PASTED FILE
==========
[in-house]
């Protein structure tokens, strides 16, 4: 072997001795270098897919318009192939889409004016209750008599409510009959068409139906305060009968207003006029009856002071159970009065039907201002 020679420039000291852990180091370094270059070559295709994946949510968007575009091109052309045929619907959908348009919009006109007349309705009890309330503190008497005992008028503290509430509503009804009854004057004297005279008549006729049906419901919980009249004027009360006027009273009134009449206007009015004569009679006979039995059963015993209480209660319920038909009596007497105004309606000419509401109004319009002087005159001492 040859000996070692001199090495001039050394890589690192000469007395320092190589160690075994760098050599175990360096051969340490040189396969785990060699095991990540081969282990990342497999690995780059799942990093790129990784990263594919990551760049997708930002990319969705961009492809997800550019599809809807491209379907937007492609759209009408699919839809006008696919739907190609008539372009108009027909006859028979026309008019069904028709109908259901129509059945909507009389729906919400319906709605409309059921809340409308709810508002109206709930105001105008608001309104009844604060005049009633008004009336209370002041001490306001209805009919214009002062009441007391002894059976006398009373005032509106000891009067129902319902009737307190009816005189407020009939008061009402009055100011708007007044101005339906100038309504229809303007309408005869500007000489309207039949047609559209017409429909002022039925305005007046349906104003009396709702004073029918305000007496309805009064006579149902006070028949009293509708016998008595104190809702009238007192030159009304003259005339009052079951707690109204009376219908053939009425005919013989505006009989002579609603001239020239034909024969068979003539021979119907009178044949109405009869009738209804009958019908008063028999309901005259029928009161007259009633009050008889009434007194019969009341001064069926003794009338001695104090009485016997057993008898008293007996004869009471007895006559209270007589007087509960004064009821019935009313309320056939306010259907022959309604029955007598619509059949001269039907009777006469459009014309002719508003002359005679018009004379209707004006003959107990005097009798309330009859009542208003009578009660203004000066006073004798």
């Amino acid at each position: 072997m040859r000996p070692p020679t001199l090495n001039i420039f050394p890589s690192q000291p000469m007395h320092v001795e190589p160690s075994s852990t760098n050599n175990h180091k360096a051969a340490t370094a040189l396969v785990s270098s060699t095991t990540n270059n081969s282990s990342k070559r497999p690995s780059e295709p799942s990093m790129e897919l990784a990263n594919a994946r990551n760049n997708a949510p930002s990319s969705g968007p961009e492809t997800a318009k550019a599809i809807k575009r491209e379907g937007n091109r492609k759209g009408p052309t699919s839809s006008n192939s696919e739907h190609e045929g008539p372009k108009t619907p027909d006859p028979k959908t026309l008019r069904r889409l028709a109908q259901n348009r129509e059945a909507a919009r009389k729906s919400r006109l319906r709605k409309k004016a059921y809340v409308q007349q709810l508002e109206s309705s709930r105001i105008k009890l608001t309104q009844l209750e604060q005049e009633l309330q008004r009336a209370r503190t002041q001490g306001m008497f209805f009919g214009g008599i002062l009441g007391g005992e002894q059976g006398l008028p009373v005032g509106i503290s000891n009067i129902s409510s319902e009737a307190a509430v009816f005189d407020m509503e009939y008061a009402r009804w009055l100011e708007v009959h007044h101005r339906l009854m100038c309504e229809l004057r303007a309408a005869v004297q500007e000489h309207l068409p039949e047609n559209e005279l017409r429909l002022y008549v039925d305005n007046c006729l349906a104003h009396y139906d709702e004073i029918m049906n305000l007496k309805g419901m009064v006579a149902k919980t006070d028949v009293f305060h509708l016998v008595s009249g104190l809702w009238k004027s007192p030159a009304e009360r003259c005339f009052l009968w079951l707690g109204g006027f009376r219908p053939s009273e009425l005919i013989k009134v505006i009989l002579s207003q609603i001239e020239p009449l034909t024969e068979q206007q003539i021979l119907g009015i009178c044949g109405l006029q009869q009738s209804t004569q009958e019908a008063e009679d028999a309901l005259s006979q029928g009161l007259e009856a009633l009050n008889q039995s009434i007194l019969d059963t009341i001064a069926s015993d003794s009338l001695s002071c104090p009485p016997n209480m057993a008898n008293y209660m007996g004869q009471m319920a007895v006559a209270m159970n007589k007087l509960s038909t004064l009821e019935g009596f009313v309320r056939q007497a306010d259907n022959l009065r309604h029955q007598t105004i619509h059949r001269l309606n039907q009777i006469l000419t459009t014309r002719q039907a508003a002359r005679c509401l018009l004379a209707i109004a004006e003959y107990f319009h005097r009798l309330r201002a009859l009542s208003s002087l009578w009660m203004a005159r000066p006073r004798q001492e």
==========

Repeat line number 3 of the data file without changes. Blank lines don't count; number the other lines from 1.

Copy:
């Amino acid at each position: 072997m040859r000996p070692p020679t001199l090495n001039i420039f050394p890589s690192q000291p000469m007395h320092v001795e190589p160690s075994s852990t760098n050599n175990h180091k360096a051969a340490t370094a040189l396969v785990s270098s060699t095991t990540n270059n081969s282990s990342k070559r497999p690995s780059e295709p799942s990093m790129e897919l990784a990263n594919a994946r990551n760049n997708a949510p930002s990319s969705g968007p961009e492809t997800a318009k550019a599809i809807k575009r491209e379907g937007n091109r492609k759209g009408p052309t699919s839809s006008n192939s696919e739907h190609e045929g008539p372009k108009t619907p027909d006859p028979k959908t026309l008019r069904r889409l028709a109908q259901n348009r129509e059945a909507a919009r009389k729906s919400r006109l319906r709605k409309k004016a059921y809340v409308q007349q709810l508002e109206s309705s709930r105001i105008k009890l608001t309104q009844l209750e604060q005049e009633l309330q008004r009336a209370r503190t002041q001490g306001m008497f209805f009919g214009g008599i002062l009441g007391g005992e002894q059976g006398l008028p009373v005032g509106i503290s000891n009067i129902s409510s319902e009737a307190a509430v009816f005189d407020m509503e009939y008061a009402r009804w009055l100011e708007v009959h007044h101005r339906l009854m100038c309504e229809l004057r303007a309408a005869v004297q500007e000489h309207l068409p039949e047609n559209e005279l017409r429909l002022y008549v039925d305005n007046c006729l349906a104003h009396y139906d709702e004073i029918m049906n305000l007496k309805g419901m009064v006579a149902k919980t006070d028949v009293f305060h509708l016998v008595s009249g104190l809702w009238k004027s007192p030159a009304e009360r003259c005339f009052l009968w079951l707690g109204g006027f009376r219908p053939s009273e009425l005919i013989k009134v505006i009989l002579s207003q609603i001239e020239p009449l034909t024969e068979q206007q003539i021979l119907g009015i009178c044949g109405l006029q009869q009738s209804t004569q009958e019908a008063e009679d028999a309901l005259s006979q029928g009161l007259e009856a009633l009050n008889q039995s009434i007194l019969d059963t009341i001064a069926s015993d003794s009338l001695s002071c104090p009485p016997n209480m057993a008898n008293y209660m007996g004869q009471m319920a007895v006559a209270m159970n007589k007087l509960s038909t004064l009821e019935g009596f009313v309320r056939q007497a306010d259907n022959l009065r309604h029955q007598t105004i619509h059949r001269l309606n039907q009777i006469l000419t459009t014309r002719q039907a508003a002359r005679c509401l018009l004379a209707i109004a004006e003959y107990f319009h005097r009798l309330r201002a009859l009542s208003s002087l009578w009660m203004a005159r000066p006073r004798q001492e």